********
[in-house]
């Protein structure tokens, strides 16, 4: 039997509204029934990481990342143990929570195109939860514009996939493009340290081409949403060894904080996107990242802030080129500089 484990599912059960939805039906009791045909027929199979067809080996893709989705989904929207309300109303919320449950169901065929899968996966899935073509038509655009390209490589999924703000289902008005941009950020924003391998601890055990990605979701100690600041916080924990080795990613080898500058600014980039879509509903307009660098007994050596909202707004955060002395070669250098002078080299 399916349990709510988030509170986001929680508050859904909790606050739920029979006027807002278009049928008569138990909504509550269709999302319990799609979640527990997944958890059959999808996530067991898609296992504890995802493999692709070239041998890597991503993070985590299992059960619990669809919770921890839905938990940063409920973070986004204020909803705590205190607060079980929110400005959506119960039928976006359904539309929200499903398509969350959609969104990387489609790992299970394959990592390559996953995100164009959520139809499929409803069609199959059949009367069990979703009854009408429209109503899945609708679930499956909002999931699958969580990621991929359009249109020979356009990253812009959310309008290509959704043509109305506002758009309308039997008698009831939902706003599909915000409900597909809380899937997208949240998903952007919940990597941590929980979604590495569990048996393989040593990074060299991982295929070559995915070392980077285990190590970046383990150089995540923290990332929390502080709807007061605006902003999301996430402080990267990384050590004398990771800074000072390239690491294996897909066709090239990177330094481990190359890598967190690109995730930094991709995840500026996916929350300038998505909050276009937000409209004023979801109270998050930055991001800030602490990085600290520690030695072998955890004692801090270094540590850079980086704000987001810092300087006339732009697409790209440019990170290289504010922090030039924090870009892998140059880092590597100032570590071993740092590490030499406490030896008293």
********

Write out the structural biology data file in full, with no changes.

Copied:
[in-house]
């Protein structure tokens, strides 16, 4: 039997509204029934990481990342143990929570195109939860514009996939493009340290081409949403060894904080996107990242802030080129500089 484990599912059960939805039906009791045909027929199979067809080996893709989705989904929207309300109303919320449950169901065929899968996966899935073509038509655009390209490589999924703000289902008005941009950020924003391998601890055990990605979701100690600041916080924990080795990613080898500058600014980039879509509903307009660098007994050596909202707004955060002395070669250098002078080299 399916349990709510988030509170986001929680508050859904909790606050739920029979006027807002278009049928008569138990909504509550269709999302319990799609979640527990997944958890059959999808996530067991898609296992504890995802493999692709070239041998890597991503993070985590299992059960619990669809919770921890839905938990940063409920973070986004204020909803705590205190607060079980929110400005959506119960039928976006359904539309929200499903398509969350959609969104990387489609790992299970394959990592390559996953995100164009959520139809499929409803069609199959059949009367069990979703009854009408429209109503899945609708679930499956909002999931699958969580990621991929359009249109020979356009990253812009959310309008290509959704043509109305506002758009309308039997008698009831939902706003599909915000409900597909809380899937997208949240998903952007919940990597941590929980979604590495569990048996393989040593990074060299991982295929070559995915070392980077285990190590970046383990150089995540923290990332929390502080709807007061605006902003999301996430402080990267990384050590004398990771800074000072390239690491294996897909066709090239990177330094481990190359890598967190690109995730930094991709995840500026996916929350300038998505909050276009937000409209004023979801109270998050930055991001800030602490990085600290520690030695072998955890004692801090270094540590850079980086704000987001810092300087006339732009697409790209440019990170290289504010922090030039924090870009892998140059880092590597100032570590071993740092590490030499406490030896008293």